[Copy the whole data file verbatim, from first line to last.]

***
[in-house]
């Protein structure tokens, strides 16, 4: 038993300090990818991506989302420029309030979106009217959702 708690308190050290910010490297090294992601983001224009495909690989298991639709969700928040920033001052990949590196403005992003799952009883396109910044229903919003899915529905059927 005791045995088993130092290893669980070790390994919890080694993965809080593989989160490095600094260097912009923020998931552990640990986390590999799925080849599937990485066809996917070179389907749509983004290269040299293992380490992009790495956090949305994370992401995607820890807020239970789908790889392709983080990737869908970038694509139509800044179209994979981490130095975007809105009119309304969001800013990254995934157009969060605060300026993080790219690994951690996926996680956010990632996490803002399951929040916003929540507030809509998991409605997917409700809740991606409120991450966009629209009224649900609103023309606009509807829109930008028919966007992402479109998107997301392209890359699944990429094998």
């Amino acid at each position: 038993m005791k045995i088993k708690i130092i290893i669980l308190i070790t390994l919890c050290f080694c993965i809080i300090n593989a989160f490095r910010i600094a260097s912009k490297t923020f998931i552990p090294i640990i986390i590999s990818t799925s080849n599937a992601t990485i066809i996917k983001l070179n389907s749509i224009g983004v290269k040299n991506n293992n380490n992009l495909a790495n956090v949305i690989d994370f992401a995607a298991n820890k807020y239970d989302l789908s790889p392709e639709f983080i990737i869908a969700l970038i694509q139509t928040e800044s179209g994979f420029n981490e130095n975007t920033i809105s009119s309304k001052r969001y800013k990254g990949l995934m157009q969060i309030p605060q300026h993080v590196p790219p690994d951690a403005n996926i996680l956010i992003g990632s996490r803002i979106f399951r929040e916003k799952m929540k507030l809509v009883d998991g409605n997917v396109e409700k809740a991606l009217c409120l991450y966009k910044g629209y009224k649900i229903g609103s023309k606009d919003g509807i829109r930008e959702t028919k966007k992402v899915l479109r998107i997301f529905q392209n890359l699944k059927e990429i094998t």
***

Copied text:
[in-house]
């Protein structure tokens, strides 16, 4: 038993300090990818991506989302420029309030979106009217959702 708690308190050290910010490297090294992601983001224009495909690989298991639709969700928040920033001052990949590196403005992003799952009883396109910044229903919003899915529905059927 005791045995088993130092290893669980070790390994919890080694993965809080593989989160490095600094260097912009923020998931552990640990986390590999799925080849599937990485066809996917070179389907749509983004290269040299293992380490992009790495956090949305994370992401995607820890807020239970789908790889392709983080990737869908970038694509139509800044179209994979981490130095975007809105009119309304969001800013990254995934157009969060605060300026993080790219690994951690996926996680956010990632996490803002399951929040916003929540507030809509998991409605997917409700809740991606409120991450966009629209009224649900609103023309606009509807829109930008028919966007992402479109998107997301392209890359699944990429094998």
């Amino acid at each position: 038993m005791k045995i088993k708690i130092i290893i669980l308190i070790t390994l919890c050290f080694c993965i809080i300090n593989a989160f490095r910010i600094a260097s912009k490297t923020f998931i552990p090294i640990i986390i590999s990818t799925s080849n599937a992601t990485i066809i996917k983001l070179n389907s749509i224009g983004v290269k040299n991506n293992n380490n992009l495909a790495n956090v949305i690989d994370f992401a995607a298991n820890k807020y239970d989302l789908s790889p392709e639709f983080i990737i869908a969700l970038i694509q139509t928040e800044s179209g994979f420029n981490e130095n975007t920033i809105s009119s309304k001052r969001y800013k990254g990949l995934m157009q969060i309030p605060q300026h993080v590196p790219p690994d951690a403005n996926i996680l956010i992003g990632s996490r803002i979106f399951r929040e916003k799952m929540k507030l809509v009883d998991g409605n997917v396109e409700k809740a991606l009217c409120l991450y966009k910044g629209y009224k649900i229903g609103s023309k606009d919003g509807i829109r930008e959702t028919k966007k992402v899915l479109r998107i997301f529905q392209n890359l699944k059927e990429i094998t």